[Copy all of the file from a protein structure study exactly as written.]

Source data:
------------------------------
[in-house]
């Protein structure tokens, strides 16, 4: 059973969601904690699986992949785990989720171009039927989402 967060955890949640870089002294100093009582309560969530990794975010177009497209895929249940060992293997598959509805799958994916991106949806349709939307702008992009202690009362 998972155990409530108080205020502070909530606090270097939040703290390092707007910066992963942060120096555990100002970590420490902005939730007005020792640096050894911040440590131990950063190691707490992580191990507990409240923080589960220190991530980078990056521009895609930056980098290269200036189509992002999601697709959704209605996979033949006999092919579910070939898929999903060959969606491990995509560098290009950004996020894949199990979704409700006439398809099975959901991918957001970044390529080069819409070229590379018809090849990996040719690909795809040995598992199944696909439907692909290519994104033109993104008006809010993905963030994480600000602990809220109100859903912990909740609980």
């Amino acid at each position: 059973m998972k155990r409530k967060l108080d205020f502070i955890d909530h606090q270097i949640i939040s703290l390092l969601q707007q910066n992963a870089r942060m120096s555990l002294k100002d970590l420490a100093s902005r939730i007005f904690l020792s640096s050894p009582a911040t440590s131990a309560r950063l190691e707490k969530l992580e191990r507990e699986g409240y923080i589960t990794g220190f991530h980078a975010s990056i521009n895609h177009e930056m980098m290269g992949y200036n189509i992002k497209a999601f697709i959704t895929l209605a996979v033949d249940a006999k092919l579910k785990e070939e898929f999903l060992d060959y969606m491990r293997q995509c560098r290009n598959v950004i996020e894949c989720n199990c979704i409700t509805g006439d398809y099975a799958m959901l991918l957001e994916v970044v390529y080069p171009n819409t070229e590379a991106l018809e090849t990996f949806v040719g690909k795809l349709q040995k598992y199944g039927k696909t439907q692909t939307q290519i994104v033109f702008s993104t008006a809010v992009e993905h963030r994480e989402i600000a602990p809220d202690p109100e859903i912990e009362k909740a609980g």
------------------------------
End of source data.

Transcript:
[in-house]
């Protein structure tokens, strides 16, 4: 059973969601904690699986992949785990989720171009039927989402 967060955890949640870089002294100093009582309560969530990794975010177009497209895929249940060992293997598959509805799958994916991106949806349709939307702008992009202690009362 998972155990409530108080205020502070909530606090270097939040703290390092707007910066992963942060120096555990100002970590420490902005939730007005020792640096050894911040440590131990950063190691707490992580191990507990409240923080589960220190991530980078990056521009895609930056980098290269200036189509992002999601697709959704209605996979033949006999092919579910070939898929999903060959969606491990995509560098290009950004996020894949199990979704409700006439398809099975959901991918957001970044390529080069819409070229590379018809090849990996040719690909795809040995598992199944696909439907692909290519994104033109993104008006809010993905963030994480600000602990809220109100859903912990909740609980």
């Amino acid at each position: 059973m998972k155990r409530k967060l108080d205020f502070i955890d909530h606090q270097i949640i939040s703290l390092l969601q707007q910066n992963a870089r942060m120096s555990l002294k100002d970590l420490a100093s902005r939730i007005f904690l020792s640096s050894p009582a911040t440590s131990a309560r950063l190691e707490k969530l992580e191990r507990e699986g409240y923080i589960t990794g220190f991530h980078a975010s990056i521009n895609h177009e930056m980098m290269g992949y200036n189509i992002k497209a999601f697709i959704t895929l209605a996979v033949d249940a006999k092919l579910k785990e070939e898929f999903l060992d060959y969606m491990r293997q995509c560098r290009n598959v950004i996020e894949c989720n199990c979704i409700t509805g006439d398809y099975a799958m959901l991918l957001e994916v970044v390529y080069p171009n819409t070229e590379a991106l018809e090849t990996f949806v040719g690909k795809l349709q040995k598992y199944g039927k696909t439907q692909t939307q290519i994104v033109f702008s993104t008006a809010v992009e993905h963030r994480e989402i600000a602990p809220d202690p109100e859903i912990e009362k909740a609980g």